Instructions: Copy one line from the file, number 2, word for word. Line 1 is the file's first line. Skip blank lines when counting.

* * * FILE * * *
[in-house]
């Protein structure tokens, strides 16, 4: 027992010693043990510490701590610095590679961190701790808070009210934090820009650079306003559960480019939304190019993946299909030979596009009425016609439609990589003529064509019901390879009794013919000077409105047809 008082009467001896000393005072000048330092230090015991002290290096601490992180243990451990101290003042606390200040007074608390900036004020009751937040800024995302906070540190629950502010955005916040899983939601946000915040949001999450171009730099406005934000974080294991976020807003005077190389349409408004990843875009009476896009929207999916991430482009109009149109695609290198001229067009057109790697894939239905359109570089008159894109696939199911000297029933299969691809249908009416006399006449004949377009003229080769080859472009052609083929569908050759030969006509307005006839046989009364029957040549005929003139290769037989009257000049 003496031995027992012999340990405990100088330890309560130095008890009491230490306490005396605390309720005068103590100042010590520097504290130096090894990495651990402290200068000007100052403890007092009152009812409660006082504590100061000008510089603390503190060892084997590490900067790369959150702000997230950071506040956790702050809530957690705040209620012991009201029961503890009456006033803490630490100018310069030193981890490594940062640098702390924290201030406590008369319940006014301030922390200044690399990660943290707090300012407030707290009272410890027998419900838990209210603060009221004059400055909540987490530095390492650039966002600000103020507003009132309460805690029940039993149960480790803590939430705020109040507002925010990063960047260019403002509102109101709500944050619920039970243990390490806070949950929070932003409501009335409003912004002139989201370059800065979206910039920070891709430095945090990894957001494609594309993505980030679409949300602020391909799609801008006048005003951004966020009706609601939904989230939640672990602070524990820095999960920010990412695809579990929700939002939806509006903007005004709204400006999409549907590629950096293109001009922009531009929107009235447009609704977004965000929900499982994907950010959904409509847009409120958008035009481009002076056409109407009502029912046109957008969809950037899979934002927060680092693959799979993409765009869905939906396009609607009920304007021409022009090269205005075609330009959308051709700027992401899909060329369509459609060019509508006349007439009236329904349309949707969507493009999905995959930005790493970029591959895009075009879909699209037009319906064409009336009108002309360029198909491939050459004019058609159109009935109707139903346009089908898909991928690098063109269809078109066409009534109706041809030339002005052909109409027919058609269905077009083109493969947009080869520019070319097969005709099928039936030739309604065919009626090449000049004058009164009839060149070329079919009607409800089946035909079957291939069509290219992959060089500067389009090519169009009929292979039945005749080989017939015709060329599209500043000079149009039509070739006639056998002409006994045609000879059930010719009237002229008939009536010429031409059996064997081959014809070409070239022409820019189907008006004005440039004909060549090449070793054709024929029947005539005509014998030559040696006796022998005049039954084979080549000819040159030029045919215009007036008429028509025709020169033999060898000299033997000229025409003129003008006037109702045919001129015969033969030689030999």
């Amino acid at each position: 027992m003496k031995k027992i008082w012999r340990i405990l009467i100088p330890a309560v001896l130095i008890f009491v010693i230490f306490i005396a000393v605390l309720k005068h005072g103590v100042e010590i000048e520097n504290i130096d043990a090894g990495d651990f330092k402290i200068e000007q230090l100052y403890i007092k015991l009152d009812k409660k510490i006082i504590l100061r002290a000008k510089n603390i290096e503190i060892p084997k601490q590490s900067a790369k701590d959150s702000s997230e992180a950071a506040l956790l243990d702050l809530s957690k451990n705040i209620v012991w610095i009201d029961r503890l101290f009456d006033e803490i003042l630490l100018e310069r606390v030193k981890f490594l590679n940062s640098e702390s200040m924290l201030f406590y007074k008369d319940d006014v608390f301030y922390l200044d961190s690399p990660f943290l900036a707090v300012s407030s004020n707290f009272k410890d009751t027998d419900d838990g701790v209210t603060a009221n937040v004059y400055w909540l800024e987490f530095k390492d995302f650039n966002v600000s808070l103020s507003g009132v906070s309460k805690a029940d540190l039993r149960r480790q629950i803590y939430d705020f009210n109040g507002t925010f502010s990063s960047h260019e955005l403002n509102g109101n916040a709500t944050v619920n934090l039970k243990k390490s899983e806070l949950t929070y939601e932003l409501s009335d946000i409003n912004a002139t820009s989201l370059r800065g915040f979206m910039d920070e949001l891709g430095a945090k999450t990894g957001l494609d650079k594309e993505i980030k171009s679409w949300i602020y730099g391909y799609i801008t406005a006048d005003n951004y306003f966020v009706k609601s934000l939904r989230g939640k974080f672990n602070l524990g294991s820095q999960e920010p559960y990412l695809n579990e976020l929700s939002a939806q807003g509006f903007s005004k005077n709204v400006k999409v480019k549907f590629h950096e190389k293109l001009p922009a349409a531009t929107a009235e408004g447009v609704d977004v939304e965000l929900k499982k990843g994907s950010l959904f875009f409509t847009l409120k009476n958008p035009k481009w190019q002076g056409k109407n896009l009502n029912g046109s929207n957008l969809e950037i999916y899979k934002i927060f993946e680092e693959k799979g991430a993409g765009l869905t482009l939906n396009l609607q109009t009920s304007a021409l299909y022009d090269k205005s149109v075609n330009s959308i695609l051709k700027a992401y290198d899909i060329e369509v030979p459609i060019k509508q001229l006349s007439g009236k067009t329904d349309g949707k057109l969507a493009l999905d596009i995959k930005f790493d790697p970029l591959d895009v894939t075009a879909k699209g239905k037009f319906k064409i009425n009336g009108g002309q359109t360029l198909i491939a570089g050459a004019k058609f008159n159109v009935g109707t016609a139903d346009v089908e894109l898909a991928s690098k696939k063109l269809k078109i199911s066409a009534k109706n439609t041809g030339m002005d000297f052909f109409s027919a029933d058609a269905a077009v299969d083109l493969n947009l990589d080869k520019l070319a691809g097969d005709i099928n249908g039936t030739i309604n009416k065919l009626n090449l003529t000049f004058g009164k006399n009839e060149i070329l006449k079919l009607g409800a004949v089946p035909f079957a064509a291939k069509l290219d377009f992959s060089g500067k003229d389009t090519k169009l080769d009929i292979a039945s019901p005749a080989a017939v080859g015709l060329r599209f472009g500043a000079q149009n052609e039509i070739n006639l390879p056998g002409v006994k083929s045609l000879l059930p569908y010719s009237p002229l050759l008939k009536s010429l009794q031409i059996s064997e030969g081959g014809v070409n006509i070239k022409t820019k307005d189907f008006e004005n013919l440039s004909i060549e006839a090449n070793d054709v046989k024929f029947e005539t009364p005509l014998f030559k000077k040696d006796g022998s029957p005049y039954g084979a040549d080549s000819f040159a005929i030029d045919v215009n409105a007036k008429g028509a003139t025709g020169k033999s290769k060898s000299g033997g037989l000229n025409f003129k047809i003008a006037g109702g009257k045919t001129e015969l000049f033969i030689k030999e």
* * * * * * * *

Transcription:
């Protein structure tokens, strides 16, 4: 027992010693043990510490701590610095590679961190701790808070009210934090820009650079306003559960480019939304190019993946299909030979596009009425016609439609990589003529064509019901390879009794013919000077409105047809 008082009467001896000393005072000048330092230090015991002290290096601490992180243990451990101290003042606390200040007074608390900036004020009751937040800024995302906070540190629950502010955005916040899983939601946000915040949001999450171009730099406005934000974080294991976020807003005077190389349409408004990843875009009476896009929207999916991430482009109009149109695609290198001229067009057109790697894939239905359109570089008159894109696939199911000297029933299969691809249908009416006399006449004949377009003229080769080859472009052609083929569908050759030969006509307005006839046989009364029957040549005929003139290769037989009257000049 003496031995027992012999340990405990100088330890309560130095008890009491230490306490005396605390309720005068103590100042010590520097504290130096090894990495651990402290200068000007100052403890007092009152009812409660006082504590100061000008510089603390503190060892084997590490900067790369959150702000997230950071506040956790702050809530957690705040209620012991009201029961503890009456006033803490630490100018310069030193981890490594940062640098702390924290201030406590008369319940006014301030922390200044690399990660943290707090300012407030707290009272410890027998419900838990209210603060009221004059400055909540987490530095390492650039966002600000103020507003009132309460805690029940039993149960480790803590939430705020109040507002925010990063960047260019403002509102109101709500944050619920039970243990390490806070949950929070932003409501009335409003912004002139989201370059800065979206910039920070891709430095945090990894957001494609594309993505980030679409949300602020391909799609801008006048005003951004966020009706609601939904989230939640672990602070524990820095999960920010990412695809579990929700939002939806509006903007005004709204400006999409549907590629950096293109001009922009531009929107009235447009609704977004965000929900499982994907950010959904409509847009409120958008035009481009002076056409109407009502029912046109957008969809950037899979934002927060680092693959799979993409765009869905939906396009609607009920304007021409022009090269205005075609330009959308051709700027992401899909060329369509459609060019509508006349007439009236329904349309949707969507493009999905995959930005790493970029591959895009075009879909699209037009319906064409009336009108002309360029198909491939050459004019058609159109009935109707139903346009089908898909991928690098063109269809078109066409009534109706041809030339002005052909109409027919058609269905077009083109493969947009080869520019070319097969005709099928039936030739309604065919009626090449000049004058009164009839060149070329079919009607409800089946035909079957291939069509290219992959060089500067389009090519169009009929292979039945005749080989017939015709060329599209500043000079149009039509070739006639056998002409006994045609000879059930010719009237002229008939009536010429031409059996064997081959014809070409070239022409820019189907008006004005440039004909060549090449070793054709024929029947005539005509014998030559040696006796022998005049039954084979080549000819040159030029045919215009007036008429028509025709020169033999060898000299033997000229025409003129003008006037109702045919001129015969033969030689030999």